And it shouldn’t even be a debate.
But leaving it at that would be kinda dull, wouldn’t it? Since it’s come up, let’s go a bit deeper. Yesterday on MetsBlog, Matthew Cerrone linked to a quote by Ray Guilfoyle regarding whether or not Ike Davis is an elite power hitter. It’s a good article, and I recommend taking a moment to read it.
Matt highlighted the following quote on MetsBlog, and I’ll use it again here (click the quote for a link to the article):
“Davis will have to improve in two areas before reaching the 40 home run plateau. He needs to hit better than .174 vs lefties, as he did in 2012. … In addition, Davis was horrible at home last season. … If Davis can get off to a hot start like he did to start the 2011 season, before his ankle injury, and show some improvement hitting at home and vs lefties, I see him challenging for the National League home run title in 2013. He hit 32 home runs in 2012 after a horrible first two months, and ended the season tied for fourth in the NL in homers, so he has a very good shot at the NL home run title should he be able to put together six power-filled months like he did in June through September last season.”
While I won’t and can’t argue that Davis does need to improve against left-handed pitching, I don’t think it’s necessarily a roadblock on the road to 40. I say this because, while Ike hit a paltry .174 against lefties in 2012, that average was 10 points higher on May 24th. While he became a better overall hitter (his OBP rose 25 points and his SLG 8 points) vs. lefties as the season progressed, he was still getting fewer hits, and the ones he was getting weren’t for much greater power. Similarly, his poor play at home didn’t change very drastically after his turnaround, and seemingly didn’t stop him from cranking 27 dingers in the last 2/3 of the 2012 season.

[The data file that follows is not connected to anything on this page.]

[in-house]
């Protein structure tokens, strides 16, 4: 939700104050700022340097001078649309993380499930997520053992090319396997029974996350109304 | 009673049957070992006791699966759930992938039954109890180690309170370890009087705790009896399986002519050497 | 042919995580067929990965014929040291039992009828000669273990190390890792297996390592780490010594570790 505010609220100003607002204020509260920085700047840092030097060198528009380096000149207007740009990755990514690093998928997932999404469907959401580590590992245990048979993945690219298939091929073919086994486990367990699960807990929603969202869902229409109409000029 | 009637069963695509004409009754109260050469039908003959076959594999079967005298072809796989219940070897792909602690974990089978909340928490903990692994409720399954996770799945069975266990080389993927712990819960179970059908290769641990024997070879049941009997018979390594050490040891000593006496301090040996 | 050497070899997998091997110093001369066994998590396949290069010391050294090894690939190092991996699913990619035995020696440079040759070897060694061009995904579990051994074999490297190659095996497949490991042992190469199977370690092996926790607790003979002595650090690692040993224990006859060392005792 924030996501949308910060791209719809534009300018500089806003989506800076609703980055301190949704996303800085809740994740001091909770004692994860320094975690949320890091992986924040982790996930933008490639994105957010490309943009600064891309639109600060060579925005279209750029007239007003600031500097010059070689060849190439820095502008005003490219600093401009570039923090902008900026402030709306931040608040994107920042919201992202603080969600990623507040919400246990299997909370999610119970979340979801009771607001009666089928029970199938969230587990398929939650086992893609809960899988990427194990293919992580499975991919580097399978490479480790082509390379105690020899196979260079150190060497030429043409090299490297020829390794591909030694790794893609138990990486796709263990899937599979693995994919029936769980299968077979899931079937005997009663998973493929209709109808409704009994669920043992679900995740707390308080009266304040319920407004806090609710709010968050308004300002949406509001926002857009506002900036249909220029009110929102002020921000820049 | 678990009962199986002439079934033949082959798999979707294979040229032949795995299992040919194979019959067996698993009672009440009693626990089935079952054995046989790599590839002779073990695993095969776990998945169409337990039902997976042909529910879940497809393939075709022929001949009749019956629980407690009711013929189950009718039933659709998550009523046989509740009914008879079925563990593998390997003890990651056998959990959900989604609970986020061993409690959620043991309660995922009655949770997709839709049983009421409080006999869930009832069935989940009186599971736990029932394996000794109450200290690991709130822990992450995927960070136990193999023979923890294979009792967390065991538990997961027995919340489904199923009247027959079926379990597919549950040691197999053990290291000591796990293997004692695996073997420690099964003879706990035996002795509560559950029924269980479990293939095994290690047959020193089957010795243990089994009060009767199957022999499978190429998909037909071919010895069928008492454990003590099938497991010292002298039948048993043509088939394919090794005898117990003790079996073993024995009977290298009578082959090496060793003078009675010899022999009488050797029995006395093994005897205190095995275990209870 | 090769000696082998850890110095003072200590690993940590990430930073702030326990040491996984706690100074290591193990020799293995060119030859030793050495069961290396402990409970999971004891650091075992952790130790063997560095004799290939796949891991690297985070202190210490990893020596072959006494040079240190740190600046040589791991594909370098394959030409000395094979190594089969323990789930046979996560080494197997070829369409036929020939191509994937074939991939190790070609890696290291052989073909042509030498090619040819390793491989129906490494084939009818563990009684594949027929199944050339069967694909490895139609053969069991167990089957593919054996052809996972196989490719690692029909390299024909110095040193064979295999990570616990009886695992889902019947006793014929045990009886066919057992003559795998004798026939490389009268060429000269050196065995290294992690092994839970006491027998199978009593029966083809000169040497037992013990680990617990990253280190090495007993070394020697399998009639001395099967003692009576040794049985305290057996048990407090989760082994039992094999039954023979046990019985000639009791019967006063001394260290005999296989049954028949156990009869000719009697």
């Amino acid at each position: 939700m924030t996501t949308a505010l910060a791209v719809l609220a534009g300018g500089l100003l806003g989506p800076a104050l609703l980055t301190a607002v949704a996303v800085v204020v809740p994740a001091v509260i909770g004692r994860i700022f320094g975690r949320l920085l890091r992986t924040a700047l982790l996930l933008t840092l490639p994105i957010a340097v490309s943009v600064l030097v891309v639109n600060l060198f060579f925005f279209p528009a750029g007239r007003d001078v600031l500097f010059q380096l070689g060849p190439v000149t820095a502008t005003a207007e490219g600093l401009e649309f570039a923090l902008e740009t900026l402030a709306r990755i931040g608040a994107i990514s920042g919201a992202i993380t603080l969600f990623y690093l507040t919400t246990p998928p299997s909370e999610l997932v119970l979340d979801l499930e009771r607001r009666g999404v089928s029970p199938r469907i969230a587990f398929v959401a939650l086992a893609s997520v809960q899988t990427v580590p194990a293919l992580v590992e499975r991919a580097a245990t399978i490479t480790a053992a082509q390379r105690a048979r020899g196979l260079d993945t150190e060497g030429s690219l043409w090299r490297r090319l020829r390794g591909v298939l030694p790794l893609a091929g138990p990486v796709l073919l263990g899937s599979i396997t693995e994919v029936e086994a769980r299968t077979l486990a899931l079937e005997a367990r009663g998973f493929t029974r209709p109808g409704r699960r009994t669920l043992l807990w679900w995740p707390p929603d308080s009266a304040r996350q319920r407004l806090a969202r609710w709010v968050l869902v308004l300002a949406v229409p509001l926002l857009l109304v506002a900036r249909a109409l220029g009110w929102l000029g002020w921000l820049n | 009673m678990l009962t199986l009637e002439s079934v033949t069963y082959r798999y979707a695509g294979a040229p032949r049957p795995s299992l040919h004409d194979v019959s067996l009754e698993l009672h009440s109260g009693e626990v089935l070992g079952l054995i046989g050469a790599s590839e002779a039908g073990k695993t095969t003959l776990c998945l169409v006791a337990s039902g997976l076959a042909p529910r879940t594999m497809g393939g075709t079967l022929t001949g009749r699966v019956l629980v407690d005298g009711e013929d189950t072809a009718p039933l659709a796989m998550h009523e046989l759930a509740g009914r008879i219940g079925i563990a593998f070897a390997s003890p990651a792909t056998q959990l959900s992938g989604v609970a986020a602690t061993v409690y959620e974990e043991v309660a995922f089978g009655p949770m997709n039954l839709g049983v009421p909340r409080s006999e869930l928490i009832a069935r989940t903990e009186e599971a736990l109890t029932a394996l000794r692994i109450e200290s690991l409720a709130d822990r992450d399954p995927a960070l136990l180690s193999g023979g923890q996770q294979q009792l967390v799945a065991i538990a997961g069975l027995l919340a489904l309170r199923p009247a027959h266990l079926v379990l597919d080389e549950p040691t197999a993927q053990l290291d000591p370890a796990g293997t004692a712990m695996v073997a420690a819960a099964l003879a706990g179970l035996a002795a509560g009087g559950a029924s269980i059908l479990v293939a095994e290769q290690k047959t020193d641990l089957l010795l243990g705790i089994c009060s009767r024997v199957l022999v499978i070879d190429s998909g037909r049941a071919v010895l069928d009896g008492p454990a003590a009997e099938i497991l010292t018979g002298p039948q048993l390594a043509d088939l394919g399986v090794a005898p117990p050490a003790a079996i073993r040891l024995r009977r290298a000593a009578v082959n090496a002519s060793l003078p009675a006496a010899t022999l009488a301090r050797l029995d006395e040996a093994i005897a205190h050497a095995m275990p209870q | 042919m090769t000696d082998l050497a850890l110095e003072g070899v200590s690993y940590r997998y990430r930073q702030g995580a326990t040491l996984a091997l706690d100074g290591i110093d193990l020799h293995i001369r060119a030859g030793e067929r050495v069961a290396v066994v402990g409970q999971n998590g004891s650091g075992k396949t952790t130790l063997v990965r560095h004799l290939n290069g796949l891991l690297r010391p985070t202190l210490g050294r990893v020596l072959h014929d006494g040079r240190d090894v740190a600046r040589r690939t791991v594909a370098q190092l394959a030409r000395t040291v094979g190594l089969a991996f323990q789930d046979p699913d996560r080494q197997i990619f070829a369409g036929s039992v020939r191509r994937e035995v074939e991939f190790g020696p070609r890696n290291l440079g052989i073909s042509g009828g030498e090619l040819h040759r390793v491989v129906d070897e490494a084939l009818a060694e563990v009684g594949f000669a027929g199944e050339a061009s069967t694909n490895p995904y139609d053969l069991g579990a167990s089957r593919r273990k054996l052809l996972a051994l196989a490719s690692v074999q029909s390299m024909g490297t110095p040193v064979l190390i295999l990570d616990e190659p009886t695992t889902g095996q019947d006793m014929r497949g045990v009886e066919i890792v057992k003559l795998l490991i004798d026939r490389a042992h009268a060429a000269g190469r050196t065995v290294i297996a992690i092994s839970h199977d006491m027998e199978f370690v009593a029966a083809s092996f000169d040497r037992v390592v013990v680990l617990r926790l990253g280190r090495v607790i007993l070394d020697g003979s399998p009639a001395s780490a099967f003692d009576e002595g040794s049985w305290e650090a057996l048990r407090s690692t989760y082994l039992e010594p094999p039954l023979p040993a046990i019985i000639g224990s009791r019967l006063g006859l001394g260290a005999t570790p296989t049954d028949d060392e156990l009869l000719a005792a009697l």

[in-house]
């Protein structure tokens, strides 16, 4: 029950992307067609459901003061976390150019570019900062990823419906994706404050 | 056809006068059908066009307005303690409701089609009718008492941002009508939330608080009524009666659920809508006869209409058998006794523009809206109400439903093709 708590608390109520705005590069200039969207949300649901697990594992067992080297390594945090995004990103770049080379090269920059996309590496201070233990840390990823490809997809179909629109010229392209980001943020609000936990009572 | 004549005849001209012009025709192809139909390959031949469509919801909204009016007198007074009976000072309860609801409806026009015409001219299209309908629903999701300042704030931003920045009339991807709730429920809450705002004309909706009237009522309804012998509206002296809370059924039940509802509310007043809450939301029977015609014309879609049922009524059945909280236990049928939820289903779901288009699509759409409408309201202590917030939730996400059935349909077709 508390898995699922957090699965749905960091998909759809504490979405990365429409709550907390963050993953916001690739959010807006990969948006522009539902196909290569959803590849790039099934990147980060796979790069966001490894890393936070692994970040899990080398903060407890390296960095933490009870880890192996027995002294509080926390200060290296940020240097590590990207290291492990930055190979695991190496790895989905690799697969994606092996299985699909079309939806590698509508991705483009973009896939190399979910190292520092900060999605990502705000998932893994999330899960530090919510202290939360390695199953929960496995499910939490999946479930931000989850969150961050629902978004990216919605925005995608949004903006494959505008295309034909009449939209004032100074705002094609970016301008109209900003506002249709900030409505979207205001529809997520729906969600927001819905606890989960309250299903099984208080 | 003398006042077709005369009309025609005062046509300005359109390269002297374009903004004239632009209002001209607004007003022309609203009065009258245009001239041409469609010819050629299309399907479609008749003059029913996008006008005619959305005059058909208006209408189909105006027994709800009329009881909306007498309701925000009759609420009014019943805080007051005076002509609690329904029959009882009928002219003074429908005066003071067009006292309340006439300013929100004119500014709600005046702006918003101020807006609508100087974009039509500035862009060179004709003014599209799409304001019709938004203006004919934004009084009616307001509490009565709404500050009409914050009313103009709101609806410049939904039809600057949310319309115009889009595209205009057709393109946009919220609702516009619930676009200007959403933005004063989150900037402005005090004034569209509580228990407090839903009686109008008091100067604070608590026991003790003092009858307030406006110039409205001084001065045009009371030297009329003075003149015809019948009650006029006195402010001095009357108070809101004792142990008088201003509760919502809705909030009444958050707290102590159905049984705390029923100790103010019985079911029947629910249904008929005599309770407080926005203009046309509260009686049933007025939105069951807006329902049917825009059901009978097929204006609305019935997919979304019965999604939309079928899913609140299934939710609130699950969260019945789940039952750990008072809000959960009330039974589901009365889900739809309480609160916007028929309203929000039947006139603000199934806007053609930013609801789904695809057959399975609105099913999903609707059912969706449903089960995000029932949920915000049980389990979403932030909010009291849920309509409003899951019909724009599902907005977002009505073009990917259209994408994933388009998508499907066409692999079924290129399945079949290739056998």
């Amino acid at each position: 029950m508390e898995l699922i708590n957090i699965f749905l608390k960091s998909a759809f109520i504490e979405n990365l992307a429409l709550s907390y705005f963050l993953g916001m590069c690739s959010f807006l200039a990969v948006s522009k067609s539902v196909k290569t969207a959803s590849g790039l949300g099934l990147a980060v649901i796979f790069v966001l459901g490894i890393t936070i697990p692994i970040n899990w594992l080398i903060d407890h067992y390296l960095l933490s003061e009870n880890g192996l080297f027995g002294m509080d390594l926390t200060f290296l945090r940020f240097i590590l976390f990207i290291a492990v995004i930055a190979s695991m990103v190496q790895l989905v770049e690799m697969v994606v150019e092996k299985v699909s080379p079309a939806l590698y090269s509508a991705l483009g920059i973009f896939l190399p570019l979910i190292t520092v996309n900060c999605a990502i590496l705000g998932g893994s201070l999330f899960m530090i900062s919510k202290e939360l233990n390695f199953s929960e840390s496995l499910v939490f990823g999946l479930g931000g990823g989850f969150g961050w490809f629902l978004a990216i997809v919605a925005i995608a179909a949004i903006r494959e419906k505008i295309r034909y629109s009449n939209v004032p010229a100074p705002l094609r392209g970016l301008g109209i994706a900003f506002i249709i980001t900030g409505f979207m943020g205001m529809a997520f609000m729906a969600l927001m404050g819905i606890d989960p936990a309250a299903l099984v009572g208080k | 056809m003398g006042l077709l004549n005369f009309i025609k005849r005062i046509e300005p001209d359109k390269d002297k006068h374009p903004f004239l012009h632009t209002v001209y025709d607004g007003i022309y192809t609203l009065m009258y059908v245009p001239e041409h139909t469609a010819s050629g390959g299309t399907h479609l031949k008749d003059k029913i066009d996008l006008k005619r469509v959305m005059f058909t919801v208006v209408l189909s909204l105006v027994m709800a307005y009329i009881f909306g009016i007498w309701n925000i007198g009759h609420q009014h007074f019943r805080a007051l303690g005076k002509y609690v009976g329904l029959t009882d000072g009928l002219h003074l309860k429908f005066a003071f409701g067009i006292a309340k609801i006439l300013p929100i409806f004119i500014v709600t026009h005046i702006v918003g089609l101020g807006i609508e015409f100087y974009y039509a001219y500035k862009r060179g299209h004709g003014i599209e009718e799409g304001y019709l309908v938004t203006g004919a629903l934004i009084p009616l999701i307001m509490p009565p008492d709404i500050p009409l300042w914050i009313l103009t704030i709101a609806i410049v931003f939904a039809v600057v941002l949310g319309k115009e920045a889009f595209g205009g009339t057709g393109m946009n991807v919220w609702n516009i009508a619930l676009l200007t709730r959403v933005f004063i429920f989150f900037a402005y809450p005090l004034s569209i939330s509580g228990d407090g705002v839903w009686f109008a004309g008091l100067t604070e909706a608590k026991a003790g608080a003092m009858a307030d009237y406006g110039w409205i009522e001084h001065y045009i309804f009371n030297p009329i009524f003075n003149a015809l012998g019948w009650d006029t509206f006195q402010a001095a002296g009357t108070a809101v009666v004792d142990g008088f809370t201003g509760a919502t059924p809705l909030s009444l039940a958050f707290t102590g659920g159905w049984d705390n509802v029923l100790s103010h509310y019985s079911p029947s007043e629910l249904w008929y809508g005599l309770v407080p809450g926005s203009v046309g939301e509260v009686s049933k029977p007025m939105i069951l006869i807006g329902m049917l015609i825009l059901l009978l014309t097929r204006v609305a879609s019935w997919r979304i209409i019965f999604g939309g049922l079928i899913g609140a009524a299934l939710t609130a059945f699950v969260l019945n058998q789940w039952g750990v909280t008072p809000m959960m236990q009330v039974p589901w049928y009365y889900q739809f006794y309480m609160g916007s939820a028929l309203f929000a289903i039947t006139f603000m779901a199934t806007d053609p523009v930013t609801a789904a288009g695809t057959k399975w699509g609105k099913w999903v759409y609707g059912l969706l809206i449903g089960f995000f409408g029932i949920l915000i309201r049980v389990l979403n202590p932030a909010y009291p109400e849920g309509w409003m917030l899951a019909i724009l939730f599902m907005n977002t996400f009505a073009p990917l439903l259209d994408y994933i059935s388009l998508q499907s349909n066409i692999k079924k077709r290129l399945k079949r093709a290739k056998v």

Neither of these deficiencies managed to keep him from hitting .263/.343/.566 with 27 home runs over his last 99 games (June 10th – end of season, 379 plate appearances). [Fun Fact: Davis' .909 OPS over that span led all National League first basemen]If we simply assume that Davis can replicate those last 99 games over a full season (let’s assume 650 plate appearances), Ike would hit 46.9 home runs, which would put him in excellent position for a home run title (Ryan Braun led the NL with 41 in 2012).
The Ike Davis of June-September 2012 is absolutely, undeniably a 40-home run hitter in the Mets lineup. That Davis was still a poor (some would say terrible) hitter against left-handed pitching, and performed somewhat abysmally in Queens. Neither issue should keep him from reaching that plateau in 2013. That said, if he can fix either (or both) we can begin to consider much higher plateaus.